Entering the exhibition space, one encounters two large, dusty metal boxes. They provoke a powerful physical sensation of scale and grandeur. It takes a second look to realise that these are indeed elevators the artist has obtained from old buildings and reconstructed inside the gallery, just as he found them. Elevators are places where one can spend a lot of time, especially when you live in a big city.––great places to get bored in as well as important organs inside the bodies of buildings. In our daily interaction with these machines, we experience solely their insides, never seeing the complex mechanisms which support their lives.
With this work (Untitled, 2021), Alex Chalmers makes a discectomy of these mechanical organs, enabling us to see their outer surface. Covered by minimal geometric patterns, big black strokes, multiple cables, steel structures, and some dust that shows the accumulation of time this object endured during its functional life. It is possible to see a few footprints in the dust, made perhaps during the transportation to the gallery or a reminiscence of a repair job done long ago, when they were still working in the building. The origin of those footprints is not clear, but they are the first human traces seen on these big machines.
These curious objects and the dust they contain also sparks the sensation of being in an archaeology site of our present time. The exhibition becomes a place to take time and contemplate the utilitarian artefacts surrounding our contemporary urban settings. In this sense, the artist’s action allows us to see these elevators not only as robust objects of study but also as vulnerable bodies who have been stripped away from their original utility, trying to find a new one in the gallery space.
Besides these two structures, other important works inside the exhibition are the metal spheres hanging on the wall (Untitled, 2021). They catch one's attention with their shiny material that invites you to come closer. While staring at one of these balls, a particular reading that connects these objects appears, making me realise an intense masculine mood in the exhibition. The industrial materials, hard steel, the vertical lines of the elevator, the metal spheres in the walls…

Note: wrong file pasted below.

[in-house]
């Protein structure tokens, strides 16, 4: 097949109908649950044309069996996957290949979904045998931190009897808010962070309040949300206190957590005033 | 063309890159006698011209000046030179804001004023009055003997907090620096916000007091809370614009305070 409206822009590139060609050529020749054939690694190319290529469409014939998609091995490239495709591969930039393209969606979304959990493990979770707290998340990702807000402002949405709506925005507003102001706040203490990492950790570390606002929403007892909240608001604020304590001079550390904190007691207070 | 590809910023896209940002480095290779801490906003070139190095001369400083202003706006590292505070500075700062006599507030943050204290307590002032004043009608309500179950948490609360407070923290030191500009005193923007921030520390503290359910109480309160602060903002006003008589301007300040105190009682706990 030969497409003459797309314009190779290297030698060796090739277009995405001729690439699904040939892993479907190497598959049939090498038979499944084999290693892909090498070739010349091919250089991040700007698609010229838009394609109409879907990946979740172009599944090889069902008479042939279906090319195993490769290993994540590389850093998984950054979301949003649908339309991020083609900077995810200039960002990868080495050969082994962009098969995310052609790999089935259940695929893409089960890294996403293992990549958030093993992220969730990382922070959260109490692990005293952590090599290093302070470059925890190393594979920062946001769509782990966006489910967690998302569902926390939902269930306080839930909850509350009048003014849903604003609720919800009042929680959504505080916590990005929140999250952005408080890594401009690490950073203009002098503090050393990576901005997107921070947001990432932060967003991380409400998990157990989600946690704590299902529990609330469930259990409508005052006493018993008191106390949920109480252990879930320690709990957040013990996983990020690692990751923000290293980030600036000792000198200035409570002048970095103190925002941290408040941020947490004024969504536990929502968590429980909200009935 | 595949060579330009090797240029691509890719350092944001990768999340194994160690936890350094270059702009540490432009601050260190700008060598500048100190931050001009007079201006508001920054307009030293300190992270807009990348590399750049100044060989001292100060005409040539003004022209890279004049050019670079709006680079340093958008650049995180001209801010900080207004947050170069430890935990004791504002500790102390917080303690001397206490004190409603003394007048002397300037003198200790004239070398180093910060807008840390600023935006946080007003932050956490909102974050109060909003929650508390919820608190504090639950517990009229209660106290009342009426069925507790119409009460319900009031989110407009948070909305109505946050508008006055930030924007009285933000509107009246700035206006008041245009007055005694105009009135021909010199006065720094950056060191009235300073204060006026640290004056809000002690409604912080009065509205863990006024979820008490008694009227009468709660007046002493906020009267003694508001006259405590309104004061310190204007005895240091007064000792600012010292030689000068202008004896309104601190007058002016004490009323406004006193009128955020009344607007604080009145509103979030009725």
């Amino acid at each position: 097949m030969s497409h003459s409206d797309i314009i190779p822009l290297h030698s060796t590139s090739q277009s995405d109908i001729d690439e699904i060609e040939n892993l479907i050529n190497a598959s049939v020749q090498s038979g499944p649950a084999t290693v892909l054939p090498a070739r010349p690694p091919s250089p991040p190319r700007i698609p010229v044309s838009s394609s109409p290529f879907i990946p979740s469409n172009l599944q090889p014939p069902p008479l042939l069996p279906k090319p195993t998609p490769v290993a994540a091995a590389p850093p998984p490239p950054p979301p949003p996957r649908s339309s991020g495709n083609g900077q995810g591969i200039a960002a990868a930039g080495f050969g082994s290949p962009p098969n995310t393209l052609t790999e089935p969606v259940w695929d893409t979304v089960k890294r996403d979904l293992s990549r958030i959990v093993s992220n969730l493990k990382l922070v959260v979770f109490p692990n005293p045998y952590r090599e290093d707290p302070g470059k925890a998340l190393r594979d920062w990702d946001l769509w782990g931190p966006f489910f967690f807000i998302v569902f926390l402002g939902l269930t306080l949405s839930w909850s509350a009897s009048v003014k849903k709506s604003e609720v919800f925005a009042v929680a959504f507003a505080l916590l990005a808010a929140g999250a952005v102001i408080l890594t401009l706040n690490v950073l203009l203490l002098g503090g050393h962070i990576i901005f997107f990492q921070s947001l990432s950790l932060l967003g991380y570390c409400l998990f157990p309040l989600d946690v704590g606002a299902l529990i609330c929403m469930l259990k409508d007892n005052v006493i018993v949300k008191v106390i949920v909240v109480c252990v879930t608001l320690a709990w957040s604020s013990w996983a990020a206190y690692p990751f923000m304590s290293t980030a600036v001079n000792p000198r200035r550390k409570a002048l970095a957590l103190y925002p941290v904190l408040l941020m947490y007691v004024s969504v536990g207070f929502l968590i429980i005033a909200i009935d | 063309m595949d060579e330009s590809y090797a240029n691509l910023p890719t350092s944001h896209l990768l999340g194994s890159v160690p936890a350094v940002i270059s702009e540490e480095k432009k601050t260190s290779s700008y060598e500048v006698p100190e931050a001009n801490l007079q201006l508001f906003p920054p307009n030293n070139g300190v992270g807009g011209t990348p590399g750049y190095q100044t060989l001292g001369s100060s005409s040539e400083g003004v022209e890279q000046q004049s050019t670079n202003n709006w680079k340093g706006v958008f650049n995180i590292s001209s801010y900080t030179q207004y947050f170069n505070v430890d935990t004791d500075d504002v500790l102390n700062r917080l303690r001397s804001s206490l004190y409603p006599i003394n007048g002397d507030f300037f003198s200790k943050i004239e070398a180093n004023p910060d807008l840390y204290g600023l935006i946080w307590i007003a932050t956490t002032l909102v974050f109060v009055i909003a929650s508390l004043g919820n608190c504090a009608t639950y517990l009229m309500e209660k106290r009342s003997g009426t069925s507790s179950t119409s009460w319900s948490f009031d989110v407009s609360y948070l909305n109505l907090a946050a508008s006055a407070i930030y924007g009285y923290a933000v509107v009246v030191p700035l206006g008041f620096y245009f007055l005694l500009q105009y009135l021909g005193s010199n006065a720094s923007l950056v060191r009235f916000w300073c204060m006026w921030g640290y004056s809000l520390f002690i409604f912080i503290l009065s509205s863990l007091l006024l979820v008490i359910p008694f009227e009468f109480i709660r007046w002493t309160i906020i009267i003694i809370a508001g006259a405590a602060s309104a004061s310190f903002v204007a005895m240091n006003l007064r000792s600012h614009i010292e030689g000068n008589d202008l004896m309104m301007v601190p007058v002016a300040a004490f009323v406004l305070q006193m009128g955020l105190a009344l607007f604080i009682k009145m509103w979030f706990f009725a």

But after this raw first impression, the reading of the show turns to a different direction with the discovery of the tiny scratches inside the walls of the elevators, bringing a more gentle, soft and ambiguous layer of meaning. All these small gestures that people made during their time locked in this box. They were possibly made using a key or a coin, carving out bits of the synthetic paint or directly scratching the metal walls, as an attempt to leave a human trace in the soulless concrete buildings–while waiting to get somewhere else.
Did the artist himself draw on the elevator’s walls? Or were they made by all the people who spent their time inside those machines?
Despite not knowing the creator(s) of these drawings, this gesture of leaving a mark in a wall reminds me of graffiti, with the difference that one is produced in the intimate space of an elevator and the other in the disputed public space of the contemporary city. In both cases, the clear line between art and vandalism gets blurry. This fuzziness helps us recognise a common trace of a profound human need to leave a sign of one's own life in its immediate environment that has been with us since the times of the caves. Where does this desire come from?
The artist consciously reinforced this connection of languages in the accompanying publication. He intervened in the pages of a strange old print from the juridic document of Insolvency Public Act and bankruptcy. In some parts of the publication, the link with graffiti becomes direct and concrete. Chalmers intervenes on some pages using stencils and spray paint, building geometric figures and a series of numbers. Other pages, covered with fast-paced lines, smudges or outlines of figures, retain some qualities of that very particular time during a telephone call or a Zoom meeting, where one is guided by the impulse to start doodling on a piece of paper and images free of conscious control begin to appear. The remaining pages are covered with drawings and paintings depicting emojis, happy faces, bodies and pop symbols, such as dollar signs, the mickey mouse silhouette, the anarchy sign, amongst others.
The recurrence of emojis in the publication could be pointing on the one hand to the fact that when we are in this waiting-time, we tend to use the mobile phone to fill the empty void. It is as if this kind of time carries an attribute that threatens some part of ourselves, or makes it too much for us to handle, forcing us to cancel or delete it, stuffing it with something else -like emojis. On the other hand, with all the gestures covering the exhibition, the artist shows us that waiting can also be a precious and worthy experience.
The narrative of the Purgatory as a vessel that encompasses the objects in the show appears more clearly at the end, as one sees the doodles in the elevator walls, the images, emojis and symbols inside the publication emerging from the experience of this diverse time-in-between.
I leave the show thinking of all the things we do while holding on for something else to happen. All the small gestures, movements, perceptions, ideas that emerge during this specific time and the tensions generated by it.
Why is it so hard for us to wait if waiting could be such a luxury?
23. November 2021 – 26. February 2022
60311, Frankfurt am Main.